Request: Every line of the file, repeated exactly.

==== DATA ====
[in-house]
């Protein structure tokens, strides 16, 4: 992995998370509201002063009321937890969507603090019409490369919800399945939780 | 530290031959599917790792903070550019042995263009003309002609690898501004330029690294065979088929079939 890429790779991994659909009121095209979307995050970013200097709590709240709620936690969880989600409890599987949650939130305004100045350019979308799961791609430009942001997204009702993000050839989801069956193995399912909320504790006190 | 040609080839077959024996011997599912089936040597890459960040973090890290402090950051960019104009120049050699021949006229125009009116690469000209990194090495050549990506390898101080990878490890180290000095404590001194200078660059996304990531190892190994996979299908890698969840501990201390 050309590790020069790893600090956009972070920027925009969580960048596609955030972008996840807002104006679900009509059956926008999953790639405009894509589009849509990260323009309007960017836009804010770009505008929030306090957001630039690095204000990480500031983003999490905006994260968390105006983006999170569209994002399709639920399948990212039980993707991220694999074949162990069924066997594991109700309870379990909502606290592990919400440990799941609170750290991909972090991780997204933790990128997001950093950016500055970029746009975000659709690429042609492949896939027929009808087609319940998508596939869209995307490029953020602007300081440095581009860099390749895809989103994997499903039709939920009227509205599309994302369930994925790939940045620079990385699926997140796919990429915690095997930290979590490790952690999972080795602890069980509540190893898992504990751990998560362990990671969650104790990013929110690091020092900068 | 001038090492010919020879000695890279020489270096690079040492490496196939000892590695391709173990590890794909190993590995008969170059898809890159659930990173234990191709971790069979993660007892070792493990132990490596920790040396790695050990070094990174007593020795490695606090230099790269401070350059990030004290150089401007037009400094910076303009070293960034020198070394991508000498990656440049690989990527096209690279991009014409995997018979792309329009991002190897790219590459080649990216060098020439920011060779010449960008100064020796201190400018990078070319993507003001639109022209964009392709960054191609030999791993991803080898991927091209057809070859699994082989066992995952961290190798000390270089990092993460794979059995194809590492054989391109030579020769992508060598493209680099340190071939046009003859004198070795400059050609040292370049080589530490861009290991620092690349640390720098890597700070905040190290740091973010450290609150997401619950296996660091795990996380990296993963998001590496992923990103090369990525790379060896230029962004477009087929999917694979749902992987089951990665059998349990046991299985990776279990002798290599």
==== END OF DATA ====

[in-house]
């Protein structure tokens, strides 16, 4: 992995998370509201002063009321937890969507603090019409490369919800399945939780 | 530290031959599917790792903070550019042995263009003309002609690898501004330029690294065979088929079939 890429790779991994659909009121095209979307995050970013200097709590709240709620936690969880989600409890599987949650939130305004100045350019979308799961791609430009942001997204009702993000050839989801069956193995399912909320504790006190 | 040609080839077959024996011997599912089936040597890459960040973090890290402090950051960019104009120049050699021949006229125009009116690469000209990194090495050549990506390898101080990878490890180290000095404590001194200078660059996304990531190892190994996979299908890698969840501990201390 050309590790020069790893600090956009972070920027925009969580960048596609955030972008996840807002104006679900009509059956926008999953790639405009894509589009849509990260323009309007960017836009804010770009505008929030306090957001630039690095204000990480500031983003999490905006994260968390105006983006999170569209994002399709639920399948990212039980993707991220694999074949162990069924066997594991109700309870379990909502606290592990919400440990799941609170750290991909972090991780997204933790990128997001950093950016500055970029746009975000659709690429042609492949896939027929009808087609319940998508596939869209995307490029953020602007300081440095581009860099390749895809989103994997499903039709939920009227509205599309994302369930994925790939940045620079990385699926997140796919990429915690095997930290979590490790952690999972080795602890069980509540190893898992504990751990998560362990990671969650104790990013929110690091020092900068 | 001038090492010919020879000695890279020489270096690079040492490496196939000892590695391709173990590890794909190993590995008969170059898809890159659930990173234990191709971790069979993660007892070792493990132990490596920790040396790695050990070094990174007593020795490695606090230099790269401070350059990030004290150089401007037009400094910076303009070293960034020198070394991508000498990656440049690989990527096209690279991009014409995997018979792309329009991002190897790219590459080649990216060098020439920011060779010449960008100064020796201190400018990078070319993507003001639109022209964009392709960054191609030999791993991803080898991927091209057809070859699994082989066992995952961290190798000390270089990092993460794979059995194809590492054989391109030579020769992508060598493209680099340190071939046009003859004198070795400059050609040292370049080589530490861009290991620092690349640390720098890597700070905040190290740091973010450290609150997401619950296996660091795990996380990296993963998001590496992923990103090369990525790379060896230029962004477009087929999917694979749902992987089951990665059998349990046991299985990776279990002798290599």